HONOLULU – The captain of a Maritime Self-Defense Force ship that arrived here Monday to help the U.S. Navy salvage a sunken Japanese fisheries training ship said he believes the salvage work will be challenging. “We have never experienced putting people at the bottom of the ocean to do recovery work,” Capt. Masao Kuramoto said at a news conference Monday afternoon.
Kuramoto leads a crew of about 130 aboard the Chihaya, a submarine-rescue ship, which will support the navy’s efforts to transport the Ehime Maru from its current depth of about 600 meters to a shallow shoal off Honolulu International Airport.
The 5,450-ton Chihaya is equipped with deep-sea rescue apparatus and search sonar, as well as a decompression chamber. The ship is also transporting the Deep Submergence Rescue Vehicle, which can raise objects weighing up to 100 kg.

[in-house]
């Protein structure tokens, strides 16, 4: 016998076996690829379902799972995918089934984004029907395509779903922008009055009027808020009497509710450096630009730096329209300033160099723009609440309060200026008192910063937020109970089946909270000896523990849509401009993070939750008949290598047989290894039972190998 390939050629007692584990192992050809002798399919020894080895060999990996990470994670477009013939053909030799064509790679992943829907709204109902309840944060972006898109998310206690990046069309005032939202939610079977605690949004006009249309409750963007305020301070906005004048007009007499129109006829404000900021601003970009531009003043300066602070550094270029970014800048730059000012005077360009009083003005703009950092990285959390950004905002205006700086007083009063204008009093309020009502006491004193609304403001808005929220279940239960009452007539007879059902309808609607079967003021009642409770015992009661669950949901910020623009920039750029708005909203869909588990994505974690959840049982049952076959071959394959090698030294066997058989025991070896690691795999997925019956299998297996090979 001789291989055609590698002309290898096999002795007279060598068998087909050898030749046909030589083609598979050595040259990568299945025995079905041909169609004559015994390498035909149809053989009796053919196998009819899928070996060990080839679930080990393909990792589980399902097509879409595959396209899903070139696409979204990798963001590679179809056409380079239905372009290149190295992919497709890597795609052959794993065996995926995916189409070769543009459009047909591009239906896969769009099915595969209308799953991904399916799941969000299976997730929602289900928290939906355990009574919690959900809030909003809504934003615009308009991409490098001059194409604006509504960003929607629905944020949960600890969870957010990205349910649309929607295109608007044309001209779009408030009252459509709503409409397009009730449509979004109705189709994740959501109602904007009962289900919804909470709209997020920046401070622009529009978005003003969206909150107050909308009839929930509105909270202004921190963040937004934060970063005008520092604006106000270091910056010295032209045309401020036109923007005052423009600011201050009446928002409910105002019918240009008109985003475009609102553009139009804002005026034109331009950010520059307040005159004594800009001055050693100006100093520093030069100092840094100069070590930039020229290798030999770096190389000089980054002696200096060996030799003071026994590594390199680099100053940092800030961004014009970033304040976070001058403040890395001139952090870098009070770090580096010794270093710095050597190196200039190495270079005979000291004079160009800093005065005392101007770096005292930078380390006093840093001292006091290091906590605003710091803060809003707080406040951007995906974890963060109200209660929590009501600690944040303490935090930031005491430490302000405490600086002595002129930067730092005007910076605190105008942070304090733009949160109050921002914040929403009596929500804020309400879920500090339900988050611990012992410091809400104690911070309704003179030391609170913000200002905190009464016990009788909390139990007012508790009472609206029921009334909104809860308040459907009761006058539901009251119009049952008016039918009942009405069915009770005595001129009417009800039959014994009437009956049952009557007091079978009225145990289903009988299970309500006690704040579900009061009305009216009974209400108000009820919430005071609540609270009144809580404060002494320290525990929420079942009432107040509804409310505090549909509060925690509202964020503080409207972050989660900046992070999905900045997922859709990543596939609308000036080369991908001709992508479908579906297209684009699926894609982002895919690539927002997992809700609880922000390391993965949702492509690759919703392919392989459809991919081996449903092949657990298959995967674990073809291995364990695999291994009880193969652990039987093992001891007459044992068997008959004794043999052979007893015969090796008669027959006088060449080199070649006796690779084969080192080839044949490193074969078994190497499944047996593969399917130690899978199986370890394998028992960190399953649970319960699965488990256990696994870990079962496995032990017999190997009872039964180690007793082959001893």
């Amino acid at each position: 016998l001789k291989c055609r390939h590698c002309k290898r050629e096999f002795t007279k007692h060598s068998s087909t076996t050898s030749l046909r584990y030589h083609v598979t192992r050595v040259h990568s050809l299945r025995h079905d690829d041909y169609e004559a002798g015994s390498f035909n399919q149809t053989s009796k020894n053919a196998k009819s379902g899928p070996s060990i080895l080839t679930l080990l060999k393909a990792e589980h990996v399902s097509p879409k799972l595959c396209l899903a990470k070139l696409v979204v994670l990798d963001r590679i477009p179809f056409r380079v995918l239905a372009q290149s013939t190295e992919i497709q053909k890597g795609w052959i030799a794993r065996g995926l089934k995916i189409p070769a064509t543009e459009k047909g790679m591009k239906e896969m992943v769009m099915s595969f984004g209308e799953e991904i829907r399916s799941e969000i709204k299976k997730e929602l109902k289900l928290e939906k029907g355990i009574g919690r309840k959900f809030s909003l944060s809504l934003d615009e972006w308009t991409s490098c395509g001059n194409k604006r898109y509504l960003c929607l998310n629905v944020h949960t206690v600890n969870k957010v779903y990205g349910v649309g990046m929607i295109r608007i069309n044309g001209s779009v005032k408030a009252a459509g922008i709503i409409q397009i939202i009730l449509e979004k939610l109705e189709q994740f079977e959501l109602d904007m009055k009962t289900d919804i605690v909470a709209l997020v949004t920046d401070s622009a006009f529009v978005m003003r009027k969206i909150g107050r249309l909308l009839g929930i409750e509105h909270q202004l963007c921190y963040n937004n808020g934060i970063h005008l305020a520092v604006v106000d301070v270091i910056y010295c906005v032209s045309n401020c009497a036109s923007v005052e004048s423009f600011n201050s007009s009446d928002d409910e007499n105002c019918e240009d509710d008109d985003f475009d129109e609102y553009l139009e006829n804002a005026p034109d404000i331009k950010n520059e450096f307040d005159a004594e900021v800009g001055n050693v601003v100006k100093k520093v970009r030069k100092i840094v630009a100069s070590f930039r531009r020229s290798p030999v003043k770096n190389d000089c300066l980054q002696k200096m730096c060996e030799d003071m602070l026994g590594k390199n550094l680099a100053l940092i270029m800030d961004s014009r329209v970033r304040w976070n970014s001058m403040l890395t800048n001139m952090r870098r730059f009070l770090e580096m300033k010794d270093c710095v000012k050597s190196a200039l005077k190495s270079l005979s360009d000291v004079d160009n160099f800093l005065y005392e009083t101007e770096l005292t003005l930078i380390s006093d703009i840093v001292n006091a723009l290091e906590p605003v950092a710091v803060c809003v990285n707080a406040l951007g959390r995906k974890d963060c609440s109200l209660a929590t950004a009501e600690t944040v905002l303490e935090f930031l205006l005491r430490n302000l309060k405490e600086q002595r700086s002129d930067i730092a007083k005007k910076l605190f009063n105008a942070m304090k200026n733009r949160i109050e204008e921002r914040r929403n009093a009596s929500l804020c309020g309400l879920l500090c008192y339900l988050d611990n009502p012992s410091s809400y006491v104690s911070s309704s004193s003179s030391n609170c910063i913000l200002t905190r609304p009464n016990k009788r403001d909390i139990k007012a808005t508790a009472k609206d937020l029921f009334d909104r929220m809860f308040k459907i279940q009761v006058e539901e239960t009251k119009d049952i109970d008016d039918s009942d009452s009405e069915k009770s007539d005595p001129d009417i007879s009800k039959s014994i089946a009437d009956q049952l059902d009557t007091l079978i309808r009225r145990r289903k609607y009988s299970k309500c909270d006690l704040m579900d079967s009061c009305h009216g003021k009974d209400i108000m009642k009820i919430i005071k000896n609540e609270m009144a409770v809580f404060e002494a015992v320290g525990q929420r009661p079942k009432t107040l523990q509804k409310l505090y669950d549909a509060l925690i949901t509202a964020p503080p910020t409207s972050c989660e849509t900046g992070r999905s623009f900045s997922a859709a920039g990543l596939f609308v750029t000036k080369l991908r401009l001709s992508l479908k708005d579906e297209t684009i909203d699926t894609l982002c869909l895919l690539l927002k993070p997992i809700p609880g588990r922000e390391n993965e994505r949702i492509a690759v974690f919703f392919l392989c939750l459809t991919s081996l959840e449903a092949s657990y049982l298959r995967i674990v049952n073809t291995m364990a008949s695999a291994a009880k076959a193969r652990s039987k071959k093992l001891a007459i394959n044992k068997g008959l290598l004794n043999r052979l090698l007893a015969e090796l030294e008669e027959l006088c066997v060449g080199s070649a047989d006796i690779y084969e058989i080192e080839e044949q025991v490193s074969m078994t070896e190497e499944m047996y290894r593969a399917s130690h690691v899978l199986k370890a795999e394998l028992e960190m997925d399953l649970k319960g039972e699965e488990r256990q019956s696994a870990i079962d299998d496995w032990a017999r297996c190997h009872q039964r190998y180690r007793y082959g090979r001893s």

Navy divers will then be dispatched to search for the remains and personal effects of the nine missing crew members of the 499-ton Ehime Maru, including four high school students.
After the navy completes its recovery, about 30 MSDF divers will enter the ship to make a final inspection before the vessel is permanently sunk in international waters.
Kuramoto said one of the greatest challenges will be navigating the ship’s narrow corridors, which may have sustained heavy damage, as none of the divers have experience in conducting searches inside vessels.
But the captain said recovering the remains of the missing crew members for their families is still his highest objective.
The Chihaya left its base in Kure, Hiroshima Prefecture, on Aug. 10 and is expected to remain in Hawaii until the end of October.
The Ehime Maru, from Uwajima Fisheries High School in Ehime Prefecture, was struck and sunk Feb. 9 by the USS Greeneville while the 6,080-ton submarine was demonstrating an emergency surfacing maneuver for a group of civilian guests.
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